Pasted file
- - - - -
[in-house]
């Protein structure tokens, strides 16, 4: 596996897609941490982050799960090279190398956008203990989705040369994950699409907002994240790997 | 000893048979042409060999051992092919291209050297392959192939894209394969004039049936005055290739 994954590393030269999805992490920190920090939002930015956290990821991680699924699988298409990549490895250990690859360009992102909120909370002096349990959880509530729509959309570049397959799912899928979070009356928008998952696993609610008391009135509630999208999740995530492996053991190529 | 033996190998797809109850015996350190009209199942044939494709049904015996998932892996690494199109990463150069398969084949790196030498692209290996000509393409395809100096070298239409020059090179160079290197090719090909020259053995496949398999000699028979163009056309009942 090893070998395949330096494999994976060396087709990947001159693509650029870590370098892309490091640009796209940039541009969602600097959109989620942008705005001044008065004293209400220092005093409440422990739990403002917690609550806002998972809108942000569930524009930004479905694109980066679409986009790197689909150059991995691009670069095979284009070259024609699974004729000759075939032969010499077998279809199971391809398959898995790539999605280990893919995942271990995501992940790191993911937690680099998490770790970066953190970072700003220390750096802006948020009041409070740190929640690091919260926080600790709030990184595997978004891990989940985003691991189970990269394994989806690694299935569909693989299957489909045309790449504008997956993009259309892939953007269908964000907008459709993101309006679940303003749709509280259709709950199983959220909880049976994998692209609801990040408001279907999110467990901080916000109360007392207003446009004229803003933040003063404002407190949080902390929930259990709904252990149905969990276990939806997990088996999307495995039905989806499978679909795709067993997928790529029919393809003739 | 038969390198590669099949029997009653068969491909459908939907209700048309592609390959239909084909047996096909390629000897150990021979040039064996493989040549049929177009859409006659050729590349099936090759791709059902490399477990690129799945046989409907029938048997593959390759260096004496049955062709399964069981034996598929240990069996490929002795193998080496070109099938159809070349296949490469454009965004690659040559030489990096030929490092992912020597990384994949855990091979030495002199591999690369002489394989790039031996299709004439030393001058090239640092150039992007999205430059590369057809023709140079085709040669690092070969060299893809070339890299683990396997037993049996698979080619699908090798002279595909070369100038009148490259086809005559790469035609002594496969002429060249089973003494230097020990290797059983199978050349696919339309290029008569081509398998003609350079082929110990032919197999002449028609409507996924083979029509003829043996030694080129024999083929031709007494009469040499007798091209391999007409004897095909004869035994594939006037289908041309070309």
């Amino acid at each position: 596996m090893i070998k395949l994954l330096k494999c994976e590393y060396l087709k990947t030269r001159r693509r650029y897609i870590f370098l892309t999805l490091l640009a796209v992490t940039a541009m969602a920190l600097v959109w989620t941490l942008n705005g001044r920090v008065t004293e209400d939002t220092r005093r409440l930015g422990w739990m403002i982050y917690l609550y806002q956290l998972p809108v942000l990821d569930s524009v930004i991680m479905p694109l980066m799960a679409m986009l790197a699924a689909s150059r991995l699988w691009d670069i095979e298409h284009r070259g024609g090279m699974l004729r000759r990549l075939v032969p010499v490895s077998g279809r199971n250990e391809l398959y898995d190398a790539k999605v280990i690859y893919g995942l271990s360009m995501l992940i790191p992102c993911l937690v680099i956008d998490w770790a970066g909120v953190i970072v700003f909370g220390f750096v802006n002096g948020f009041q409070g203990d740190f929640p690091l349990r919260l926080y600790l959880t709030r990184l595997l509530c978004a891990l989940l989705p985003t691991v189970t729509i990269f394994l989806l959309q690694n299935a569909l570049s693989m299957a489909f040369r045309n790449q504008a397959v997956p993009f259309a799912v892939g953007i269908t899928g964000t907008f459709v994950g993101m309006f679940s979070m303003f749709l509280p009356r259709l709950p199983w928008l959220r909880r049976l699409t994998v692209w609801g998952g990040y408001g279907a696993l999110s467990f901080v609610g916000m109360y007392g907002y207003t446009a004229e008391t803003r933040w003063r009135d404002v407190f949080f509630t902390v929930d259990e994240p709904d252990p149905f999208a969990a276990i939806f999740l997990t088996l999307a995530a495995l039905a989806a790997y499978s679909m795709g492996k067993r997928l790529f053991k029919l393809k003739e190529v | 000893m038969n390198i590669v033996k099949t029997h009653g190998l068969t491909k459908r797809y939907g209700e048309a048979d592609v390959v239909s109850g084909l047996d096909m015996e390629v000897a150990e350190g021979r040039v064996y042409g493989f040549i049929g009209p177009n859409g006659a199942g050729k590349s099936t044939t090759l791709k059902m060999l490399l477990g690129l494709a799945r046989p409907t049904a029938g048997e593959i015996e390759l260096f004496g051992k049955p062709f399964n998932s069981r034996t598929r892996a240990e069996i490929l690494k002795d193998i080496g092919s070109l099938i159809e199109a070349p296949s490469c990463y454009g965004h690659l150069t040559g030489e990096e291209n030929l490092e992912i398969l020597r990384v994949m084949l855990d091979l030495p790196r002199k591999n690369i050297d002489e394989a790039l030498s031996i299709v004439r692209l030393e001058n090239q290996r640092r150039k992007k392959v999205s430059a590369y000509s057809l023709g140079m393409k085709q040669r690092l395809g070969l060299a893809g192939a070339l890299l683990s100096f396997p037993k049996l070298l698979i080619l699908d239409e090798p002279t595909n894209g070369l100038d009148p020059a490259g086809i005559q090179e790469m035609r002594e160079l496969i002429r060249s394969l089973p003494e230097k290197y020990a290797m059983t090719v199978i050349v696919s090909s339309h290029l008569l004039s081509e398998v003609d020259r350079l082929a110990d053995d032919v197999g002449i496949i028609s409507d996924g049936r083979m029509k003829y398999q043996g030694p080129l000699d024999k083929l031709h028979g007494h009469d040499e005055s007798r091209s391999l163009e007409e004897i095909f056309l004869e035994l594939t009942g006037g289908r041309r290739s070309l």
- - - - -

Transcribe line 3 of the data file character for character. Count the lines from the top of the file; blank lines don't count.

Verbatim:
């Amino acid at each position: 596996m090893i070998k395949l994954l330096k494999c994976e590393y060396l087709k990947t030269r001159r693509r650029y897609i870590f370098l892309t999805l490091l640009a796209v992490t940039a541009m969602a920190l600097v959109w989620t941490l942008n705005g001044r920090v008065t004293e209400d939002t220092r005093r409440l930015g422990w739990m403002i982050y917690l609550y806002q956290l998972p809108v942000l990821d569930s524009v930004i991680m479905p694109l980066m799960a679409m986009l790197a699924a689909s150059r991995l699988w691009d670069i095979e298409h284009r070259g024609g090279m699974l004729r000759r990549l075939v032969p010499v490895s077998g279809r199971n250990e391809l398959y898995d190398a790539k999605v280990i690859y893919g995942l271990s360009m995501l992940i790191p992102c993911l937690v680099i956008d998490w770790a970066g909120v953190i970072v700003f909370g220390f750096v802006n002096g948020f009041q409070g203990d740190f929640p690091l349990r919260l926080y600790l959880t709030r990184l595997l509530c978004a891990l989940l989705p985003t691991v189970t729509i990269f394994l989806l959309q690694n299935a569909l570049s693989m299957a489909f040369r045309n790449q504008a397959v997956p993009f259309a799912v892939g953007i269908t899928g964000t907008f459709v994950g993101m309006f679940s979070m303003f749709l509280p009356r259709l709950p199983w928008l959220r909880r049976l699409t994998v692209w609801g998952g990040y408001g279907a696993l999110s467990f901080v609610g916000m109360y007392g907002y207003t446009a004229e008391t803003r933040w003063r009135d404002v407190f949080f509630t902390v929930d259990e994240p709904d252990p149905f999208a969990a276990i939806f999740l997990t088996l999307a995530a495995l039905a989806a790997y499978s679909m795709g492996k067993r997928l790529f053991k029919l393809k003739e190529v | 000893m038969n390198i590669v033996k099949t029997h009653g190998l068969t491909k459908r797809y939907g209700e048309a048979d592609v390959v239909s109850g084909l047996d096909m015996e390629v000897a150990e350190g021979r040039v064996y042409g493989f040549i049929g009209p177009n859409g006659a199942g050729k590349s099936t044939t090759l791709k059902m060999l490399l477990g690129l494709a799945r046989p409907t049904a029938g048997e593959i015996e390759l260096f004496g051992k049955p062709f399964n998932s069981r034996t598929r892996a240990e069996i490929l690494k002795d193998i080496g092919s070109l099938i159809e199109a070349p296949s490469c990463y454009g965004h690659l150069t040559g030489e990096e291209n030929l490092e992912i398969l020597r990384v994949m084949l855990d091979l030495p790196r002199k591999n690369i050297d002489e394989a790039l030498s031996i299709v004439r692209l030393e001058n090239q290996r640092r150039k992007k392959v999205s430059a590369y000509s057809l023709g140079m393409k085709q040669r690092l395809g070969l060299a893809g192939a070339l890299l683990s100096f396997p037993k049996l070298l698979i080619l699908d239409e090798p002279t595909n894209g070369l100038d009148p020059a490259g086809i005559q090179e790469m035609r002594e160079l496969i002429r060249s394969l089973p003494e230097k290197y020990a290797m059983t090719v199978i050349v696919s090909s339309h290029l008569l004039s081509e398998v003609d020259r350079l082929a110990d053995d032919v197999g002449i496949i028609s409507d996924g049936r083979m029509k003829y398999q043996g030694p080129l000699d024999k083929l031709h028979g007494h009469d040499e005055s007798r091209s391999l163009e007409e004897i095909f056309l004869e035994l594939t009942g006037g289908r041309r290739s070309l």